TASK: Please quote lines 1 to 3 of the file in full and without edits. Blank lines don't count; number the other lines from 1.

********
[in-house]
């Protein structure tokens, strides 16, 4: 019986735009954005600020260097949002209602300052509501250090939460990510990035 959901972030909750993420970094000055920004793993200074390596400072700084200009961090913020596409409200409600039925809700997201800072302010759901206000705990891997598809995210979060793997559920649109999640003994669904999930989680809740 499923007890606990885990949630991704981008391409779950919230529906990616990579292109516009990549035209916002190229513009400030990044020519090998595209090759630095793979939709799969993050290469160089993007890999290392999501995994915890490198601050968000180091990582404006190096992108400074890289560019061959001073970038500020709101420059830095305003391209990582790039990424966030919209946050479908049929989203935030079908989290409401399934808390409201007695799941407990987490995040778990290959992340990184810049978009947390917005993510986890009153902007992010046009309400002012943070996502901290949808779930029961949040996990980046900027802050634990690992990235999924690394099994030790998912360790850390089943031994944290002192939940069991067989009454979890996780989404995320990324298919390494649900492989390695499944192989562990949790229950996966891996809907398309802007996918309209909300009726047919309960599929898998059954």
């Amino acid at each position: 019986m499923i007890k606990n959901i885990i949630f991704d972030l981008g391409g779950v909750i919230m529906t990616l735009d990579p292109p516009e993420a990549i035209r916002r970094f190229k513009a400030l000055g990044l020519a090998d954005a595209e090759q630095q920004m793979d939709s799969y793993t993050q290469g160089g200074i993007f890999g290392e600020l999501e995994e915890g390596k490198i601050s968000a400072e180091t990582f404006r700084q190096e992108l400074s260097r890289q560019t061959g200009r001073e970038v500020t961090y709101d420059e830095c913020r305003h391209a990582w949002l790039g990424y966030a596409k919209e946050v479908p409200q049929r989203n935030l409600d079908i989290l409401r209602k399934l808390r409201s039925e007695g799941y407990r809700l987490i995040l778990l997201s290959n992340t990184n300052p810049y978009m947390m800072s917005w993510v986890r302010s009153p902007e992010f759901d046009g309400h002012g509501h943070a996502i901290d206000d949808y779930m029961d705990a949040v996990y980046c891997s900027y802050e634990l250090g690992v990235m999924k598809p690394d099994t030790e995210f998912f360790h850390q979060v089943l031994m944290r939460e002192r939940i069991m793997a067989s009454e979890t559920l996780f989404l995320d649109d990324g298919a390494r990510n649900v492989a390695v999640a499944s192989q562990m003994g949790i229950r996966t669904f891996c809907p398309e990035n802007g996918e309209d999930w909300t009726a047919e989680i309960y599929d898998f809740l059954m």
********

[in-house]
């Protein structure tokens, strides 16, 4: 019986735009954005600020260097949002209602300052509501250090939460990510990035 959901972030909750993420970094000055920004793993200074390596400072700084200009961090913020596409409200409600039925809700997201800072302010759901206000705990891997598809995210979060793997559920649109999640003994669904999930989680809740 499923007890606990885990949630991704981008391409779950919230529906990616990579292109516009990549035209916002190229513009400030990044020519090998595209090759630095793979939709799969993050290469160089993007890999290392999501995994915890490198601050968000180091990582404006190096992108400074890289560019061959001073970038500020709101420059830095305003391209990582790039990424966030919209946050479908049929989203935030079908989290409401399934808390409201007695799941407990987490995040778990290959992340990184810049978009947390917005993510986890009153902007992010046009309400002012943070996502901290949808779930029961949040996990980046900027802050634990690992990235999924690394099994030790998912360790850390089943031994944290002192939940069991067989009454979890996780989404995320990324298919390494649900492989390695499944192989562990949790229950996966891996809907398309802007996918309209909300009726047919309960599929898998059954």
């Amino acid at each position: 019986m499923i007890k606990n959901i885990i949630f991704d972030l981008g391409g779950v909750i919230m529906t990616l735009d990579p292109p516009e993420a990549i035209r916002r970094f190229k513009a400030l000055g990044l020519a090998d954005a595209e090759q630095q920004m793979d939709s799969y793993t993050q290469g160089g200074i993007f890999g290392e600020l999501e995994e915890g390596k490198i601050s968000a400072e180091t990582f404006r700084q190096e992108l400074s260097r890289q560019t061959g200009r001073e970038v500020t961090y709101d420059e830095c913020r305003h391209a990582w949002l790039g990424y966030a596409k919209e946050v479908p409200q049929r989203n935030l409600d079908i989290l409401r209602k399934l808390r409201s039925e007695g799941y407990r809700l987490i995040l778990l997201s290959n992340t990184n300052p810049y978009m947390m800072s917005w993510v986890r302010s009153p902007e992010f759901d046009g309400h002012g509501h943070a996502i901290d206000d949808y779930m029961d705990a949040v996990y980046c891997s900027y802050e634990l250090g690992v990235m999924k598809p690394d099994t030790e995210f998912f360790h850390q979060v089943l031994m944290r939460e002192r939940i069991m793997a067989s009454e979890t559920l996780f989404l995320d649109d990324g298919a390494r990510n649900v492989a390695v999640a499944s192989q562990m003994g949790i229950r996966t669904f891996c809907p398309e990035n802007g996918e309209d999930w909300t009726a047919e989680i309960y599929d898998f809740l059954m």